Tax on the growth in value of an asset—such as real estate or stock—since its original purchase.

Securities, real estate or any other property having a fair market value greater than its original purchase price.

Real estate can be a personal residence, vacation home, timeshare property, farm, commercial property or undeveloped land.

A charitable remainder trust provides you or other named individuals income each year for life or a period not exceeding 20 years from assets you give to the trust you create.

You give assets to a trust that pays our organization set payments for a number of years, which you choose. The longer the length of time, the better the potential tax savings to you. When the term is up, the remaining trust assets go to you, your family or other beneficiaries you select. This is an excellent way to transfer property to family members at a minimal cost.

You fund this type of trust with cash or appreciated assets—and may qualify for a federal income tax charitable deduction when you itemize. You can also make additional gifts; each one also qualifies for a tax deduction. The trust pays you, each year, a variable amount based on a fixed percentage of the fair market value of the trust assets. When the trust terminates, the remaining principal goes to CHOC as a lump sum.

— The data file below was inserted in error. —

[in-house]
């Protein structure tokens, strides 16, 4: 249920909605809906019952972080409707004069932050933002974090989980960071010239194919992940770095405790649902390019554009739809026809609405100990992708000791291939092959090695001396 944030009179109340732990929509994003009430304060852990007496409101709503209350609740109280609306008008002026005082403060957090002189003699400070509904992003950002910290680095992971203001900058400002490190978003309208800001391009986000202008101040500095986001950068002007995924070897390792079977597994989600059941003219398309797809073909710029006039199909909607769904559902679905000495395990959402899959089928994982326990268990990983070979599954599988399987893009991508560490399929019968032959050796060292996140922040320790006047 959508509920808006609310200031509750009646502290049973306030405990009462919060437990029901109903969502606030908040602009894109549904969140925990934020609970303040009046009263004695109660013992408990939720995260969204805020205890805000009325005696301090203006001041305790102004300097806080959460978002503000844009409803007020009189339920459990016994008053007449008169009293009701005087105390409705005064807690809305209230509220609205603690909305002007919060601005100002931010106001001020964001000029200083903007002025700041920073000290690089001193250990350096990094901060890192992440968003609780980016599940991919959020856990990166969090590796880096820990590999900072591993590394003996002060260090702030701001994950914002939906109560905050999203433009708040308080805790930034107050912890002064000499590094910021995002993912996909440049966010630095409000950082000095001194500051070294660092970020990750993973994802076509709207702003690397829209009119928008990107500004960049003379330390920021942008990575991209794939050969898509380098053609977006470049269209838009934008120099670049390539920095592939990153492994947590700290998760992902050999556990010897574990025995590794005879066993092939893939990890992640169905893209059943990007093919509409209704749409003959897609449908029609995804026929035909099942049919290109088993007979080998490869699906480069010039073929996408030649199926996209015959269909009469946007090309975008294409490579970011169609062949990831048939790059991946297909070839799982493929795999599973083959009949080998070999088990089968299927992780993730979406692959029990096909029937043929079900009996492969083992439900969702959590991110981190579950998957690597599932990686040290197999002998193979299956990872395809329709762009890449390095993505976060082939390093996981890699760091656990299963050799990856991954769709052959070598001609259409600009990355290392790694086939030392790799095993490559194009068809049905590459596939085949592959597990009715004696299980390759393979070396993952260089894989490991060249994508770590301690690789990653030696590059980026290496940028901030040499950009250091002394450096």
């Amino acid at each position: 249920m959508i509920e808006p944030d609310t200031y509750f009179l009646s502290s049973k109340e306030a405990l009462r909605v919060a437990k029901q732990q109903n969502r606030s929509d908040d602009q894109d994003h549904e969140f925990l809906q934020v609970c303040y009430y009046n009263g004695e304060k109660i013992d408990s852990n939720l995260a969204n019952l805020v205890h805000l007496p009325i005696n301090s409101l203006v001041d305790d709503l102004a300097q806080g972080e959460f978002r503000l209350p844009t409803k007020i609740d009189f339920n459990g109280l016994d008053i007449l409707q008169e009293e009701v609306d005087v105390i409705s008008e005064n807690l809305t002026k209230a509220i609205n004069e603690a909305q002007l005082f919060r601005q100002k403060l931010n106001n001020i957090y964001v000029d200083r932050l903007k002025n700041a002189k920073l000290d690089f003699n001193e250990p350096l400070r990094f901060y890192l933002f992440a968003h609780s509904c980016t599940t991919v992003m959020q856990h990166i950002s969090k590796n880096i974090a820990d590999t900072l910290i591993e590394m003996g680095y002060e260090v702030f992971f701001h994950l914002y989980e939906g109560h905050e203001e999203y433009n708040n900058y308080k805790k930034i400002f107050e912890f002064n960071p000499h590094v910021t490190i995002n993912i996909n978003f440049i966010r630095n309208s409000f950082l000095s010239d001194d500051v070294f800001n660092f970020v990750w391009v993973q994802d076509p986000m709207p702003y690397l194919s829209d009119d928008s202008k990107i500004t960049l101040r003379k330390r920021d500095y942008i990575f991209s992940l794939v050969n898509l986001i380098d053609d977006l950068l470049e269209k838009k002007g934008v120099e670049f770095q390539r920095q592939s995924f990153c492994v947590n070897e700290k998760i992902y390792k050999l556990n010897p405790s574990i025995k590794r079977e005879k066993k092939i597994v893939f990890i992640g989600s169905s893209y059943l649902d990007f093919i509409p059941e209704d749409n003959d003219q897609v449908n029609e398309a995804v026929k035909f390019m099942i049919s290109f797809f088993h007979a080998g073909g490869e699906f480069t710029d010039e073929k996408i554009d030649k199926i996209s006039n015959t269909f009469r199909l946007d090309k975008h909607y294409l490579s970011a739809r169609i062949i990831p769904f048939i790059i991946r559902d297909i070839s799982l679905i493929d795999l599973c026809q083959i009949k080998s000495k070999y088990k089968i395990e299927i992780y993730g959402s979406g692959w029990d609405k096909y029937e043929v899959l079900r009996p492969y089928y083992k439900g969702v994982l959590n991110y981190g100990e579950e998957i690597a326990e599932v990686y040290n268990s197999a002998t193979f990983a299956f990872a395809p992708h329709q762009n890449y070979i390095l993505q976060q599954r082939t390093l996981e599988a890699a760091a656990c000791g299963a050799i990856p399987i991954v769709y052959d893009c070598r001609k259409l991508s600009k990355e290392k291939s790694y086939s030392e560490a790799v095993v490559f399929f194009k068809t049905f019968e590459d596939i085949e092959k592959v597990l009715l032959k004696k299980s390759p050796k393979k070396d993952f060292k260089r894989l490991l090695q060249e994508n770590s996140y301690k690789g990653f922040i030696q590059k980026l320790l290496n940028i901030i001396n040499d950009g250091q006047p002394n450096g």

You fund this trust with cash or appreciated assets—and may qualify for a federal income tax charitable deduction when you itemize. Each year the trust pays you or another named individual the same dollar amount you choose at the start. When the trust terminates, the remaining principal goes to CHOC as a lump sum.

A beneficiary designation clearly identifies how specific assets will be distributed after your death.

A charitable gift annuity involves a simple contract between you and CHOC where you agree to make a gift to CHOC and we, in return, agree to pay you (and someone else, if you choose) a fixed amount each year for the rest of your life.